When I lived in Austin, I got accustomed to certain things. The discussions about being “green”, live music being available at almost every business, and homeless people.
If you find yourself homeless, Austin is the place to do it.
The homeless population in austin has almost a cult following due to some of the characters that you encounter.
There’s Leslie. He’s been an Austin “icon” for about as long as I can remember. He could be seen on any sunny day, riding his bike by Congress Av wearing little more than a smile and thong underwear.
“Keep Austin Weird“. It’s a saying that almost everyone in Texas is familiar with. The notion that someone like Leslie could actually run for mayor, and even get votes, proves that this is more than just a saying. It’s a mantra in that town.
There seems to be a deeply felt bond between the locals and their homeless counterparts.
One gentleman, Jerry, had a statue erected in his honor by a local artist named Bob Ratliff, when he disappeared. Apparently he was deaf and other members of the homeless community took advantage of his disability in order to rob him of his few worldly possessions; 3 shopping carts filled with items you and I take for granted every day.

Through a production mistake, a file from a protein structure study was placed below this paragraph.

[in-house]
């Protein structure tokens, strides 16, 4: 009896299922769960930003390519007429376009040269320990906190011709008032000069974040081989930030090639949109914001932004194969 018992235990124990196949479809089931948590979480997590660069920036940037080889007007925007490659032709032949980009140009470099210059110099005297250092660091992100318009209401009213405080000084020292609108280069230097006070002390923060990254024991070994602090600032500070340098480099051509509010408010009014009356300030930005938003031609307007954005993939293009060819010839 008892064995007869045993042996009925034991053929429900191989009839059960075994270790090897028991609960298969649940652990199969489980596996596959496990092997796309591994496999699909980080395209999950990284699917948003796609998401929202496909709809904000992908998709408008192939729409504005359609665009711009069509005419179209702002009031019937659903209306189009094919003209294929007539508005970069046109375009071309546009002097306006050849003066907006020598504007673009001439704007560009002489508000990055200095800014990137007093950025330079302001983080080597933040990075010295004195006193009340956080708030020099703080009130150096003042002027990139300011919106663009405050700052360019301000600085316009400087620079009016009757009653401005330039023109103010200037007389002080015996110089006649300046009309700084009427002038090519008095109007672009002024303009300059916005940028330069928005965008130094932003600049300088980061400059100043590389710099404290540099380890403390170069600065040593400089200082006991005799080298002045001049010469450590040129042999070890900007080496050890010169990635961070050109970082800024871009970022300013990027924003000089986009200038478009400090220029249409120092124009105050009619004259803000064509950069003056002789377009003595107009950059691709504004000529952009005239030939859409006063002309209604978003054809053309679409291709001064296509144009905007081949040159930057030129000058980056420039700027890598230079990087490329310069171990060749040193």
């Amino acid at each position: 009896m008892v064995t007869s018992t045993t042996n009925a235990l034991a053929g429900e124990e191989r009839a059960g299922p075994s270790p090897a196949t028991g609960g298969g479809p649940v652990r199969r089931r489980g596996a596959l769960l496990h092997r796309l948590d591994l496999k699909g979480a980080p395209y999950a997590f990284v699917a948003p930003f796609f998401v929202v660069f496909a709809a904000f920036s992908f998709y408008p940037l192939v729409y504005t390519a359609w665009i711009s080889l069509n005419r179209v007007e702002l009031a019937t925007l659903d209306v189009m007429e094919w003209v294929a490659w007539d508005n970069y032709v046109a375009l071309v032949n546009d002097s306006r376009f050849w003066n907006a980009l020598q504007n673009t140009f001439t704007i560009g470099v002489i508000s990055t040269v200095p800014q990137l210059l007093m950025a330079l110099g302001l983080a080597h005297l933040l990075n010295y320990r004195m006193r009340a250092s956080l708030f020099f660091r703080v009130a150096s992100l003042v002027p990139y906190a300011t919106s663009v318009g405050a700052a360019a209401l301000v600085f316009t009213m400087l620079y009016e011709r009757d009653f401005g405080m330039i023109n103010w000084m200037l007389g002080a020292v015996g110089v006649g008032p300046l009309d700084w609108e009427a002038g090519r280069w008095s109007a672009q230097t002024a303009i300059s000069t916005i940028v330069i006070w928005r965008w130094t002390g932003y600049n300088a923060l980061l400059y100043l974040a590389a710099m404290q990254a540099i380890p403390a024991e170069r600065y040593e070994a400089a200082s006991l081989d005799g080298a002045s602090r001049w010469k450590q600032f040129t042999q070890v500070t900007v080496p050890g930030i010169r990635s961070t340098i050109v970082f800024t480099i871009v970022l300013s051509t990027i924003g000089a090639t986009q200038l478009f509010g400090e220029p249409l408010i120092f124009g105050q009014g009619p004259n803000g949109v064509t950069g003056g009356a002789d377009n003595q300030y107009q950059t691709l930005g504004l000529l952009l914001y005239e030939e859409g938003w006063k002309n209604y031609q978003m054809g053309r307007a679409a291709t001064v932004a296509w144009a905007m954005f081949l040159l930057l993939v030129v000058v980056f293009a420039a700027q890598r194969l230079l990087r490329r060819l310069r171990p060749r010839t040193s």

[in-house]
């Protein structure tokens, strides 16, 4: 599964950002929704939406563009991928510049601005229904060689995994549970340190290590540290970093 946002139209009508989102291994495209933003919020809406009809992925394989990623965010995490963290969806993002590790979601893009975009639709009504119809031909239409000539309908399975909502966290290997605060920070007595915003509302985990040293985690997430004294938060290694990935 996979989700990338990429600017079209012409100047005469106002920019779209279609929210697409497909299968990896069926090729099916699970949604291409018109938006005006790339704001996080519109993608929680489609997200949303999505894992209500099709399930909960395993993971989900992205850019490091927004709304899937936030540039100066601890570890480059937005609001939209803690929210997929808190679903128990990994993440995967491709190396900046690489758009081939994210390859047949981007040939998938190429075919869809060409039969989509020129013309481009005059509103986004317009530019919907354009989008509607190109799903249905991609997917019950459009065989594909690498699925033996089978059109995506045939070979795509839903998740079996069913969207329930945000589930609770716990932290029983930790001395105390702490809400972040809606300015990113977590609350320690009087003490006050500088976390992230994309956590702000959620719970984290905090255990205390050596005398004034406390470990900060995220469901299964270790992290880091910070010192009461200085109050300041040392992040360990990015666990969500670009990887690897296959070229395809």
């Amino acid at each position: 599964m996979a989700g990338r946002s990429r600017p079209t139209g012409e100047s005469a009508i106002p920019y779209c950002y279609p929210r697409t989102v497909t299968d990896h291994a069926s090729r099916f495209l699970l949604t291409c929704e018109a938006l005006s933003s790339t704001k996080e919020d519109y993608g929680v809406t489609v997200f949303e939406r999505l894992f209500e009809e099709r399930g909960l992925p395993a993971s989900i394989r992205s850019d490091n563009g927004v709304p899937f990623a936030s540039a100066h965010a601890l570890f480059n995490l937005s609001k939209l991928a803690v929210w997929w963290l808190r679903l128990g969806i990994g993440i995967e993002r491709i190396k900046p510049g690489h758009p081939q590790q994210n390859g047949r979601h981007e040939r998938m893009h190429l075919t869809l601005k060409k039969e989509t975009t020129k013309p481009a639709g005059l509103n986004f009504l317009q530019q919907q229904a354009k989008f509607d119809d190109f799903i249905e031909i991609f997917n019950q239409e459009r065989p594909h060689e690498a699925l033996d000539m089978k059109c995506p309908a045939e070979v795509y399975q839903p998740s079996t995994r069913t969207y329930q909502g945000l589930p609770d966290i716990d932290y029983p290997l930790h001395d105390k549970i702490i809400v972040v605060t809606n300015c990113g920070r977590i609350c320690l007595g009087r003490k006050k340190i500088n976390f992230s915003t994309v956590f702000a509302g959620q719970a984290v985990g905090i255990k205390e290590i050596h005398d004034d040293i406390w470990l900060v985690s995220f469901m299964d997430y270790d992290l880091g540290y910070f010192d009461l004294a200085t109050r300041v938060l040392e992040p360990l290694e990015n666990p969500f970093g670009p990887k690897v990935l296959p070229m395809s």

The city’s tolerance towards the homeless community is nothing short of amazing. They even have designated “pan handling” hours to ensure the homeless aren’t attacked at night.
Not all of the homeless residents are colorful and creative oddities. One has recently been arrested for arson. Another beat a man to death over a pack of cigarettes.
As a project manager for TxDOT I saw the where they lived. Under bridges, in ditches, along frontage roads just barely protected by the guard rail.
I was even instructed on project to give the “residents” of one bridge 24hrs verbal notice that we would be working there and the had to collect their belongings and leave.
Yes, I had to evict the homeless from a bridge.
Living in Houston I’ve encountered far fewer homeless people. Not nearly as many of them have creative signs stating things like, “I need jet fuel for my private plane”.
Houston doesn’t have the tolerance that Austin does.
I’m not sure why there’s such a drastic difference. In all honesty, I guess it doesn’t really matter. What I do know is that if I find myself without a residence or an income, I’m moving back to Austin.